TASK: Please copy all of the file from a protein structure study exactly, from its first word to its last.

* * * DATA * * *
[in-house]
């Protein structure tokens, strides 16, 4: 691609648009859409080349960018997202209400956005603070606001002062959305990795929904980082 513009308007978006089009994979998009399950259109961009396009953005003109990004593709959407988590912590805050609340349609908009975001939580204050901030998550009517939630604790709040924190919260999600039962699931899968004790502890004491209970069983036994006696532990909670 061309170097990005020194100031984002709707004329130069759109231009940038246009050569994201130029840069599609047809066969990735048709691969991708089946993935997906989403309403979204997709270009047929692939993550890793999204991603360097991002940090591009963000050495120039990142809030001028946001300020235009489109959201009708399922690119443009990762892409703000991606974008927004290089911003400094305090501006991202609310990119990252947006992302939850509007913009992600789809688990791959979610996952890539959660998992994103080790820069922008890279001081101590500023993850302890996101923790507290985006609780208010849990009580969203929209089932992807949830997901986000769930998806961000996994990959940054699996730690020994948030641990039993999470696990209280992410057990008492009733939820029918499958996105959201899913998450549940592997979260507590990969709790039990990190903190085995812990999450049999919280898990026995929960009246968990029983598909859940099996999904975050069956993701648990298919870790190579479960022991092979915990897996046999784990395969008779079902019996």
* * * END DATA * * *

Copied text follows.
[in-house]
């Protein structure tokens, strides 16, 4: 691609648009859409080349960018997202209400956005603070606001002062959305990795929904980082 513009308007978006089009994979998009399950259109961009396009953005003109990004593709959407988590912590805050609340349609908009975001939580204050901030998550009517939630604790709040924190919260999600039962699931899968004790502890004491209970069983036994006696532990909670 061309170097990005020194100031984002709707004329130069759109231009940038246009050569994201130029840069599609047809066969990735048709691969991708089946993935997906989403309403979204997709270009047929692939993550890793999204991603360097991002940090591009963000050495120039990142809030001028946001300020235009489109959201009708399922690119443009990762892409703000991606974008927004290089911003400094305090501006991202609310990119990252947006992302939850509007913009992600789809688990791959979610996952890539959660998992994103080790820069922008890279001081101590500023993850302890996101923790507290985006609780208010849990009580969203929209089932992807949830997901986000769930998806961000996994990959940054699996730690020994948030641990039993999470696990209280992410057990008492009733939820029918499958996105959201899913998450549940592997979260507590990969709790039990990190903190085995812990999450049999919280898990026995929960009246968990029983598909859940099996999904975050069956993701648990298919870790190579479960022991092979915990897996046999784990395969008779079902019996």